also be especially important for those areas that opt-in to the transitional nonattainment status under
 the new ozone NAAQS.

 In addition to the guidance distributed last Summer, the EFIG also distributed for each State, their
 portion of the EPA National Emission Trends (NET) inventory data for 1996. The NET inventory is
 developed by EFIG and includes data for most criteria pollutants, for each county in a State, e.g.,
 nonattainment area(s), as well as the rest of the State.  The State/ local agencies were asked to
 review and confirm, or correct if necessary, the EPA's national emission inventory data. The EFIG's
 1996 NET inventory data was distributed to the State/ local agencies to help initiate the development
 of their 1996 PEI.

 As described in the PEI Guidance, and now updated on the EPA's 1996 PEI Web site, there are
 several data transfer options available to State/ local agencies for submitting their 1996 PEI data
 electronically to EPA. The most likely data transfer options at this point in time are: the AIRS/AFS (for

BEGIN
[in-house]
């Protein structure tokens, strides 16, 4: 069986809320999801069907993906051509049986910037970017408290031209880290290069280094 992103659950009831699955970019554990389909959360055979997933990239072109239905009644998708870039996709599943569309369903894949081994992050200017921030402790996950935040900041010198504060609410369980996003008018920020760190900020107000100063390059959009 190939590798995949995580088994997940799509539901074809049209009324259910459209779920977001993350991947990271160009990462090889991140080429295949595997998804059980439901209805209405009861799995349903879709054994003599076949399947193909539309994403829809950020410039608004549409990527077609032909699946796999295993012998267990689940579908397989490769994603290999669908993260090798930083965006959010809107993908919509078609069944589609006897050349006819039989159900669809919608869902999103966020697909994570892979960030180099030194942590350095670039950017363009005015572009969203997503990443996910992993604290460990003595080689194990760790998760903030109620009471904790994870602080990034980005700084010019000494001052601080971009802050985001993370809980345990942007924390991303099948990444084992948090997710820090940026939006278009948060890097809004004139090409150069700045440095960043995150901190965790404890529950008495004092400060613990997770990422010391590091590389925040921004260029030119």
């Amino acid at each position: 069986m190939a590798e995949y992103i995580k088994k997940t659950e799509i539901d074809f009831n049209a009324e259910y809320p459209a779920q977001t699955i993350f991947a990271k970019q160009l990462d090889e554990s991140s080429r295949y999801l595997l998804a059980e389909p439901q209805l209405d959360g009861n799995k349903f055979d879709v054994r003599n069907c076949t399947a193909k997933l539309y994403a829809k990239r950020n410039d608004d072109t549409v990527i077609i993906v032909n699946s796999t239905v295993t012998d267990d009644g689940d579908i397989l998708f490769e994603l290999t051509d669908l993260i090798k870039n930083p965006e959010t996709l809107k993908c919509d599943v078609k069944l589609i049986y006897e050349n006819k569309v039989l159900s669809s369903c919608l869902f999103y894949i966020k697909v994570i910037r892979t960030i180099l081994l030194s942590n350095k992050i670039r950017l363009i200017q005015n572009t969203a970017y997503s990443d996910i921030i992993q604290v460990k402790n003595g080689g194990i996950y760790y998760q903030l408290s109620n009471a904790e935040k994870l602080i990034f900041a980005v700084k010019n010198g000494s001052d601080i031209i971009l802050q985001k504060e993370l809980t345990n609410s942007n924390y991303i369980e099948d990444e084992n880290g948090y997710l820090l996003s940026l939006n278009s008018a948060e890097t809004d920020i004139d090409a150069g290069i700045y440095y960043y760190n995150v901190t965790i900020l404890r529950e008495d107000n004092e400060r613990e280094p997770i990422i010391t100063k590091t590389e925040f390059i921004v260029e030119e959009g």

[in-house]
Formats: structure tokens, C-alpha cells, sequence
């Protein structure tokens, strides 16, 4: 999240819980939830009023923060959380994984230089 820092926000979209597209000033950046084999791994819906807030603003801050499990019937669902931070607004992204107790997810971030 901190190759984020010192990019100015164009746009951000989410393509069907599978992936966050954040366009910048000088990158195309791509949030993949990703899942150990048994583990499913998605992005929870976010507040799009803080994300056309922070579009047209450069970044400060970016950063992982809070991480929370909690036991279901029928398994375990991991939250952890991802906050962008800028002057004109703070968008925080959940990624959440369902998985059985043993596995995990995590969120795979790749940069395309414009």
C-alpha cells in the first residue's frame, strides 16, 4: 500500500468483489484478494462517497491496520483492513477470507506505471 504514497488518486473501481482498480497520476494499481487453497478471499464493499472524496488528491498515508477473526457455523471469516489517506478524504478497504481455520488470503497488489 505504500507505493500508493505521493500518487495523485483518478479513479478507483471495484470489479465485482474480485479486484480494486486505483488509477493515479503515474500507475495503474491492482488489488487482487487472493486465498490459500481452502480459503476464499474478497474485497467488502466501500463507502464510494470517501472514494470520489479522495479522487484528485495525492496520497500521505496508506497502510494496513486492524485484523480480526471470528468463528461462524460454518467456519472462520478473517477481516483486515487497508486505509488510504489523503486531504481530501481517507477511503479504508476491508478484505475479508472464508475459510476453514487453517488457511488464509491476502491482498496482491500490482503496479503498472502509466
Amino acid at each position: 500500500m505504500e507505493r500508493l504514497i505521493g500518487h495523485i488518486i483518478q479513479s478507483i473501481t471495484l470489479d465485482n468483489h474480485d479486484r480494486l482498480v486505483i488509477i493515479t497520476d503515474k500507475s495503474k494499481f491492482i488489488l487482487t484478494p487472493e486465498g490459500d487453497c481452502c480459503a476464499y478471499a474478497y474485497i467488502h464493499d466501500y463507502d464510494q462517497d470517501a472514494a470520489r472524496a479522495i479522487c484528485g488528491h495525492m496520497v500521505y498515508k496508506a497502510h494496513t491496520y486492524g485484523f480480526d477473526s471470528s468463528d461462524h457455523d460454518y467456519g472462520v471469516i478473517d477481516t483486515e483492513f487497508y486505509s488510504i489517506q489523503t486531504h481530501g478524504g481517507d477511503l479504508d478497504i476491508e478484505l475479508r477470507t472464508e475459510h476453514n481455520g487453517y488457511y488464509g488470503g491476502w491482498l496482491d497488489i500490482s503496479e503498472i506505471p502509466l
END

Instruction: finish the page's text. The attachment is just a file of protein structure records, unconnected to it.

point sources only); the EPA's new NET input format; and the N ET text overwrite file for the 1996 data
 as provided by EPA. The El IP/ EDI standard format is another option, and could continue to be an
 option for the future if State/ local agencies become familiar and want to use the standardized

 Electronic Data Interchange transfer procedure. (Please see the PEI Guidance, Chapters 2-3 and PEI
 Web site for a more complete description of each data transfer format.)

 The EFIG is currently prepared to accept any of the data transfer options as described for the 1996
 PEI data submittal. It is anticipated at this time, that most State/ local agencies will submit their point
 source data by AIRS/AFS orthe NET Input Format, and theirarea, mobile, and biogenic source data
 using the NET Input Format. (Please refer to the EPA's 1996 PEI Web site at
 oaqps/efig/ei for information and updates on the development of the NET Input Format.)

                                 Emission Factor Development -

                                            A   Collective Effort
                                                 By Tom Pace

	  Uncle Sam Wants You! Well, not really, but we do want your input on
                         emission estimation methodologies. The Emission Factors and Inven-
 tory Group (EFIG) in EPA's Office of Air Quality Planning and Standards (OAQPS) recognizes that it